From: Vail Daily
Telling motorists politely to buckle up and drive sober works, but cracking their knuckles with a traffic ticket works better.
Also, traffic tickets work three times better on women than men.
“Overall, the findings suggest that as unpopular as traffic tickets are among drivers, motorist behavior does respond to tickets,” said Dara Lee Luca, the Harvard Kennedy School researcher who did the study.
While road deaths peaked in the 1970s, fatalities actually rose between 2011 and 2012, even though vehicle-miles fell for the ninth straight year.
That sparked things like Click It or Ticket laws and crackdowns on drunk driving, like this one being running through this weekend by local and statewide law enforcement across Colorado.
Nothing beats the belt
Forty-nine percent of vehicle occupants who die in automobiles and light-truck incidents were not wearing seat belts or using child safety seats, according to the National Transportation Safety Board.
Media campaigns can be a deterrent, but seeing unsafe drivers pulled over on the roadside is a greater deterrent, the study found.
However, the data show a marked decrease in crashes during periods when more tickets were issued, suggesting that the ticketing, not the media campaign, was the key variable.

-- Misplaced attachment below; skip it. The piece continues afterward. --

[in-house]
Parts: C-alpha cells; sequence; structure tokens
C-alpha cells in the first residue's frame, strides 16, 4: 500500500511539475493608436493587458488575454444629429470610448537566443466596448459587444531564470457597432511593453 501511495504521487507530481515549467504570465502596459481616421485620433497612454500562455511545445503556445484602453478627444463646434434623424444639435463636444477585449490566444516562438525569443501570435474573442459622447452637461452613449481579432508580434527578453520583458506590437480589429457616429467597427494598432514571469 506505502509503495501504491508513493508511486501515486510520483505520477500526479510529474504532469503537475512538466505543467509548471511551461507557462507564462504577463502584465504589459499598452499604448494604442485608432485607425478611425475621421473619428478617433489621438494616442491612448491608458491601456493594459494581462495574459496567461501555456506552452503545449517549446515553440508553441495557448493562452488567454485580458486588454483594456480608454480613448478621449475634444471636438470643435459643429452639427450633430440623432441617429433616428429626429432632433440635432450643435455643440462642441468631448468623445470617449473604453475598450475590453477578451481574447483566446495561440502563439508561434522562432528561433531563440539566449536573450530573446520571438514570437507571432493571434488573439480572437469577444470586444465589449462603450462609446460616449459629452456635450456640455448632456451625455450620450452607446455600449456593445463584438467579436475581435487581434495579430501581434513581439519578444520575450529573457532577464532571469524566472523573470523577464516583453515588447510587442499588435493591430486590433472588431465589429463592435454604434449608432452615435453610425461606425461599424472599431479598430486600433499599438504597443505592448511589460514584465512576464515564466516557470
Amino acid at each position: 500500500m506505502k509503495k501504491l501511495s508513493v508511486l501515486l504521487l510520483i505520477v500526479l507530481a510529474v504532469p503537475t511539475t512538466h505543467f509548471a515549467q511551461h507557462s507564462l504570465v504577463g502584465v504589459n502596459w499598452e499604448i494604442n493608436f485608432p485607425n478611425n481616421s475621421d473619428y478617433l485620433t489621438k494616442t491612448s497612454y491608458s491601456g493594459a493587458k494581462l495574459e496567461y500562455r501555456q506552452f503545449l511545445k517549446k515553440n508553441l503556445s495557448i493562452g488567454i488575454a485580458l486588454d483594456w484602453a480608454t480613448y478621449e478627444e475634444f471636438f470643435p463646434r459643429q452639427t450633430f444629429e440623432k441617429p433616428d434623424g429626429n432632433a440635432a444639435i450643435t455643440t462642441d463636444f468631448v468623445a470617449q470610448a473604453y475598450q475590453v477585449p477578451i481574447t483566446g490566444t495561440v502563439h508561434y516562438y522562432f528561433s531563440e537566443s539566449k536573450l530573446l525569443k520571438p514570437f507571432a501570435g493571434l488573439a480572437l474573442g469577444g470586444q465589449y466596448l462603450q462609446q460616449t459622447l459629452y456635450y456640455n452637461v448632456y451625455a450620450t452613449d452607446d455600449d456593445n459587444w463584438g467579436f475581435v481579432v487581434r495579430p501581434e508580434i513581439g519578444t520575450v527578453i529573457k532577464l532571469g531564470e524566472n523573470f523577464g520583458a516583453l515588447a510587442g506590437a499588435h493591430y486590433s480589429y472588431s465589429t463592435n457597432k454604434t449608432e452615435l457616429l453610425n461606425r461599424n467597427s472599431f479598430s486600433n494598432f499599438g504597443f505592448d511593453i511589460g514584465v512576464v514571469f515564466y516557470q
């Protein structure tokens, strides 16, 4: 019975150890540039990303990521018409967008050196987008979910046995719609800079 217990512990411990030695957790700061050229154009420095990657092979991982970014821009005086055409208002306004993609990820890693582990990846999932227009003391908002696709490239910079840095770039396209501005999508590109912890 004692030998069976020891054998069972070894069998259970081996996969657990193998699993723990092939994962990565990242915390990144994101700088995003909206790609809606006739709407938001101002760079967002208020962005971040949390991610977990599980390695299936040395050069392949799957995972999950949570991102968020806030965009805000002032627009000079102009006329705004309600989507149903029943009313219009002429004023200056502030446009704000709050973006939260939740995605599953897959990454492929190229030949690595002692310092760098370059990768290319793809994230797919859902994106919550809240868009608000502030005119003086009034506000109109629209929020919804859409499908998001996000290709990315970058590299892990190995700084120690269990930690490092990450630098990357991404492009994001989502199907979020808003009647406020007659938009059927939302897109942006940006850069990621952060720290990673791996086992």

Holiday crackdowns on drinking and driving meant that for 564 Colorado motorists who drove impaired, the after party was in a jail cell.
The holiday DUI enforcement period runs through this weekend, said the Colorado State Patrol.
“A night in jail is just the first consequence that impaired drivers will face,” said Col. Scott Hernandez, chief of the Colorado State Patrol. “The costs can exceed $10,000 when you add up court costs, lawyer fees, insurance rate increases and more. It’s a cost that can be easily avoided by planning ahead to designate a sober driver or find an alternative ride home.”
Through the 12 DUI enforcement periods in 2014, police statewide made more than 8,000 DUI arrests and more than 150 people died in alcohol-related accidents. That’s down from 9,800 arrests and 187 fatalities in 2013.
“We have the goal of reaching zero traffic fatalities in the state, and though we aren’t there yet, we continue to implement programs to help us reach this goal,” said Darrell Lingk, director of CDOT’s Office of Transportation Safety.